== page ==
Oregon daily emerald. (Eugene, Or.) 1920-2012, May 17, 1946, Page 2, Image 2

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    Oregon If Emerald
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Business Manager
Managing Editor
Advertising Manager
News Editor
Associate Editors
Art Litchman, Tommy Wright
Co-Sports Editors
Assistant Managing Editor
Assistant News Editor
Chief Copy Editor
Women’s Page Editor
World News Editor
Music Editor
Editorial Board
Mary Margaret Ellsworth, Jack Craig, Ed Allen, Beverly Ayer
Published daily during the college year except Sundays, Mondays, and holidays *>no
•nal exam periods by the Associated Students, University of Oregon.
Entered as second-class matter at the poetoffice. Eugene. Oregon.
'UnUtiauMt Quantity. . .
Oregon has met its ASUO and class officers for 1946-47.
All of the candidates presented at the assembly and class meet
ings will he elected. The election will decide what positions they
will hold.
Under the preferential system of voting, the student usually
votes for his first and second choices for positions on the execu
tive council. If he adds a third and fourth choice, he may weaken
the strength of his No. 1 and 2 votes. For instance, after an
established quota has been reached by a candidate for No. 1
position, his surplus votes are carried over to the second choice
marked on his pile of ballots. If that candidate reaches the quota,
the surplus votes are carried over to the No. 3 candidate marked.
Both candidates for representatives from each class are
automatically assured election. There are two positions open
for each class, and only two candidates have been nominated
for each. Usually a student votes only for one.
Balloting for class officers holds to the same rule as that
for ASUO officers.
The slates offered by the two parties indicate that neither
is confident of pulling a large majority. If either party believed
it could draw a great enough vote, it would have nominated
three or four candidates instead of two. In such a case, the sur
plus votes from Nos. 1 and 2 would he enough to elect a third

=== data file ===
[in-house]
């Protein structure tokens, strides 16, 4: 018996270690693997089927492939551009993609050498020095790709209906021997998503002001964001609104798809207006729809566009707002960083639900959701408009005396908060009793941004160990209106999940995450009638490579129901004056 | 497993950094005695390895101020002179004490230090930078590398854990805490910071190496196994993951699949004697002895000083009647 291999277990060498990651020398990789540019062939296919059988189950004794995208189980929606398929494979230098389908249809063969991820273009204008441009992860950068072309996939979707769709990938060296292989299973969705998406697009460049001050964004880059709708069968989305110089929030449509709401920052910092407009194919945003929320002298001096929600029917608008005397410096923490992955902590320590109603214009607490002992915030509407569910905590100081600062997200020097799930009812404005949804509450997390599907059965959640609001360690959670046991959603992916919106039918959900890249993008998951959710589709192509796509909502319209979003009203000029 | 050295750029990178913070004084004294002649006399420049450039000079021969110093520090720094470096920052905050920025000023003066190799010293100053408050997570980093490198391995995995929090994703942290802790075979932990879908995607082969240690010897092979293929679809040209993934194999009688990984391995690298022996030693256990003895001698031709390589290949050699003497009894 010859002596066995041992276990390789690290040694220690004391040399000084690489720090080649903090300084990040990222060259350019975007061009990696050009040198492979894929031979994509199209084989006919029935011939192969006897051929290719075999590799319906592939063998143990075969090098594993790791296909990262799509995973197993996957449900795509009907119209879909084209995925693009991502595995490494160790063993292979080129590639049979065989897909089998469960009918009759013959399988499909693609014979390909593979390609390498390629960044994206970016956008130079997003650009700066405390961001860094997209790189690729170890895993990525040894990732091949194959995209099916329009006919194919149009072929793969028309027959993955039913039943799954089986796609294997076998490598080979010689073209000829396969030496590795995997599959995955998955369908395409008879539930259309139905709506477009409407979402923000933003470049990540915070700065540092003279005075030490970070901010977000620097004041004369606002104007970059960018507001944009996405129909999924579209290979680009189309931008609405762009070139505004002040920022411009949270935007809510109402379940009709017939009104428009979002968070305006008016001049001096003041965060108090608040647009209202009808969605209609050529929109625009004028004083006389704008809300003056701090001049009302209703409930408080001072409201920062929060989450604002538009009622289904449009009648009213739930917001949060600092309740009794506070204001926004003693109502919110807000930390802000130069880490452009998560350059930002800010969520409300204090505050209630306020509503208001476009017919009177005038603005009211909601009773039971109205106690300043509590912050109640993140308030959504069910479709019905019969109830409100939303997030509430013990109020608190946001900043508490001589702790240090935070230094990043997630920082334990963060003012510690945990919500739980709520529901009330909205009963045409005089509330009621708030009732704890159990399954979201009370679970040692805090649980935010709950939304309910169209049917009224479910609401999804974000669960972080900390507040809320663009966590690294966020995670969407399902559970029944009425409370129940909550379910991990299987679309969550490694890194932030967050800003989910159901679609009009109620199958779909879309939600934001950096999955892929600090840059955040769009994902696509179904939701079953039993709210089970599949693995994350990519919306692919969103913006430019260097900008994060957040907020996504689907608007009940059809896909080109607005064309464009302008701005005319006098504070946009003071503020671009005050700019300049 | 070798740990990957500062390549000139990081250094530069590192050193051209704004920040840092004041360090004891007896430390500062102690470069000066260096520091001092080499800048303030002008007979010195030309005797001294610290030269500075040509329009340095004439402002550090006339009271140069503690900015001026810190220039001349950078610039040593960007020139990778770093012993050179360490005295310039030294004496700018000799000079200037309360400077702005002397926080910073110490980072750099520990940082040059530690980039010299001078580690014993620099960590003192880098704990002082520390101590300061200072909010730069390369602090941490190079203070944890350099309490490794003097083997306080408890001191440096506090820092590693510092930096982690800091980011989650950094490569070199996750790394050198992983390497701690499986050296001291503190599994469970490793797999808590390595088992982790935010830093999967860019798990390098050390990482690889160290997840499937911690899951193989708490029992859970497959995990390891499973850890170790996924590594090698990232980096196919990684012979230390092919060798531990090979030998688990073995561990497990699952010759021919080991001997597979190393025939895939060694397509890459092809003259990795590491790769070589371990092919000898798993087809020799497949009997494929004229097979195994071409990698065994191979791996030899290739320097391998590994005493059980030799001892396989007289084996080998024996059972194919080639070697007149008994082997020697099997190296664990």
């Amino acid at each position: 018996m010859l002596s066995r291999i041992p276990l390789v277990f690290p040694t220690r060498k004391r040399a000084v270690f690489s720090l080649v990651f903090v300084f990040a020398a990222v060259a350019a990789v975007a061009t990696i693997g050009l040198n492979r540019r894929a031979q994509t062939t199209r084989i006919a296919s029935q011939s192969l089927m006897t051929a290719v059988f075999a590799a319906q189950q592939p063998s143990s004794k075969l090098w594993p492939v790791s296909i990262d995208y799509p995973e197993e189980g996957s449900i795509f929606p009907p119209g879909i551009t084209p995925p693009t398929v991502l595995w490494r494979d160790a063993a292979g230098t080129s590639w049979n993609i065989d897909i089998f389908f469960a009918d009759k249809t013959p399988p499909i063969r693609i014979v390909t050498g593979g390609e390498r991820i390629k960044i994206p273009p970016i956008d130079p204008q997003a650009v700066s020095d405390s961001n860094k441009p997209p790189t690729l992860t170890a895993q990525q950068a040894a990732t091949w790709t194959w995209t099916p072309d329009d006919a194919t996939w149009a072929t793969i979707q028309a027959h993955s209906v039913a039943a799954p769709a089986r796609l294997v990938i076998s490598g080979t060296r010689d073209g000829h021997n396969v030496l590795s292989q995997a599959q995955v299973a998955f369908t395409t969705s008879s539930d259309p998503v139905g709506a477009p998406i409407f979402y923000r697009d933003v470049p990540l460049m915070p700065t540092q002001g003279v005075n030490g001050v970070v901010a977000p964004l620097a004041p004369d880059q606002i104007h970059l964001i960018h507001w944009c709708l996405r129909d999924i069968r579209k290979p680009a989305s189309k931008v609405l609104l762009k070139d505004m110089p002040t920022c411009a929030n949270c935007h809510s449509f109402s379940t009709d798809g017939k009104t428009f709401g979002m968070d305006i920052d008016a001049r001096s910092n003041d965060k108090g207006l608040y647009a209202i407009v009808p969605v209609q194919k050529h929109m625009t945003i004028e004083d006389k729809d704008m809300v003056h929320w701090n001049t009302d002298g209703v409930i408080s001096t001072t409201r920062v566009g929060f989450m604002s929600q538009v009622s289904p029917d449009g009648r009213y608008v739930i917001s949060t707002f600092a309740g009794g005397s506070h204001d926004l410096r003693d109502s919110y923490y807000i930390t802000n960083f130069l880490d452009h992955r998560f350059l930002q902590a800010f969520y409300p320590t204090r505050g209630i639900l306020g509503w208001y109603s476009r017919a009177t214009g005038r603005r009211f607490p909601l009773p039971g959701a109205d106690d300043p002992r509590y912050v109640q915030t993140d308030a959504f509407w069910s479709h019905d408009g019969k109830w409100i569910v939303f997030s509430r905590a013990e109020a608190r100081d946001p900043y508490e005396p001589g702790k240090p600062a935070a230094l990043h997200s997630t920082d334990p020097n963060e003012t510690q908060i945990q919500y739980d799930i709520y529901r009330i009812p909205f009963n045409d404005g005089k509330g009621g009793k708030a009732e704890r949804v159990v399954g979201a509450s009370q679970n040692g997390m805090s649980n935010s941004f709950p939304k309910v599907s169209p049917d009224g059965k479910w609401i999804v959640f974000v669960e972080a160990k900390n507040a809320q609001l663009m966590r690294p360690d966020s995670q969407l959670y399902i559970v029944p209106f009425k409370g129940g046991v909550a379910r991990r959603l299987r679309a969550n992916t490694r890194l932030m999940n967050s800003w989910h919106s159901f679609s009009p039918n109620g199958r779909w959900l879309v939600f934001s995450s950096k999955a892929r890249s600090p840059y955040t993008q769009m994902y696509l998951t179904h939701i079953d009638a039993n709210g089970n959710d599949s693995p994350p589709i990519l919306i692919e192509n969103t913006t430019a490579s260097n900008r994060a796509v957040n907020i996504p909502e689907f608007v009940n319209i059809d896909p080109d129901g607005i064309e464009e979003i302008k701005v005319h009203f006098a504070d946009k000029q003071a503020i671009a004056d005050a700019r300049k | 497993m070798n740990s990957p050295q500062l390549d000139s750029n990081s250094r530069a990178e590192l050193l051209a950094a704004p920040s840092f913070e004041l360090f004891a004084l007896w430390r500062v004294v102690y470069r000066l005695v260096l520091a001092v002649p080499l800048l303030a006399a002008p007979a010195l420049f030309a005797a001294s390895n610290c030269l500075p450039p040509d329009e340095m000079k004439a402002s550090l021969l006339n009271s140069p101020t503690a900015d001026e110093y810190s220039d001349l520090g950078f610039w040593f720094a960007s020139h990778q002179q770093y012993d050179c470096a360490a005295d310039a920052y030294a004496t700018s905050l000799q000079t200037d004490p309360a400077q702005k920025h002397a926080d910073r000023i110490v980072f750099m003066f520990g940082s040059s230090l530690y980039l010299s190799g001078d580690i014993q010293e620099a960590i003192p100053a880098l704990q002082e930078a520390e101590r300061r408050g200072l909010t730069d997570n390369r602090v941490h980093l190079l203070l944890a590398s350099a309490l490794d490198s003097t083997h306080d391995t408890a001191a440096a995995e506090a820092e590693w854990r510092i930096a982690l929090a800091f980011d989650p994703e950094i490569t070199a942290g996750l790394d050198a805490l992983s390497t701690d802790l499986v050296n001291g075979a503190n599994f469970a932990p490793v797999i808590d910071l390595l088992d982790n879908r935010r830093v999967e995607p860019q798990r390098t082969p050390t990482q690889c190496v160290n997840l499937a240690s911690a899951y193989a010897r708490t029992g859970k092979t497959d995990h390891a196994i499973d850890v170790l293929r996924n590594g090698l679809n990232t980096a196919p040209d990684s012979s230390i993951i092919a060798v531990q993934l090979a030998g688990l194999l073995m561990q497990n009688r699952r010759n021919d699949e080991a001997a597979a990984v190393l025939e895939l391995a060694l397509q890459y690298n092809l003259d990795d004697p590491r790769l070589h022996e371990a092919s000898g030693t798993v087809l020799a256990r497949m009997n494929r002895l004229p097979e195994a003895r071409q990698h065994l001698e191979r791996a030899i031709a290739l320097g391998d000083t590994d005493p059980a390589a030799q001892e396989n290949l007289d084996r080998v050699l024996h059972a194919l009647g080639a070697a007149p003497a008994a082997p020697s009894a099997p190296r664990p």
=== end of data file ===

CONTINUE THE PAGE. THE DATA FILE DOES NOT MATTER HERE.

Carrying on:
candidate from the party.
* * *
The unknown quantity in this election, as in many preceding
ones, is the great number of students not affiliated with any
living organization or social group, such as Orides and Yeomen.
Both the Greeks and Independents are courting their favor.
If they go to the polls Tuesday in any number proportionate
to their strength, they will decide the elections.
The position of the unaffiliated students is unique. Their
vote is the least likely to be prejudiced by conventional party
lines and the most likely to be a result of individual thought.
After a pre-decided nominations assembly, the knowledge
that the decision will be up to the most individualistic students
is one bright spot in student politics.
Telling the Editor
About Lewis . . .
Ted Hallock's comment regard
ing' the nomination of John L. Lew
is “as the biggest fool in the his
tory of labor's rise to power” is a
fine example of what may happen
to a man who sits behind a type
writer until he loses control of
the keys. He suggests that such a
movement might start with the
most “earnest defender” of labor,
whoever that might be. And final
ly, he decides that this is a case
where the union has allowed a
leader to ascend whose ambitions
are undemocratic.
I am not labor's most “earnest
defender,” and still I can see no
reason why Lewis should be push
ed to the forerank of fools. Rather,
I’m inclined to believe that those
who treat the subject lopsidedly
and after the manner of "hacks,”
who some time ago succumbed to
the facility of holding Lewis and
the miners up to public shame, are
the real fools and constitute a
threat to society by virtue of their
position to tamper with that thing
called public opinion.
No one who is informed will
deny the worthiness of the present
union proposal to establish a fund
for miners and their families in
case of disability. Courts have rec
ognized the rights of the better
ment strike, which is purely a de
fensive weapon of the union and
does not originate with the leader,
as assumed by Hallock.
Finally, the last source of preju
dice should be a column in the Uni
versity paper. There is a little sign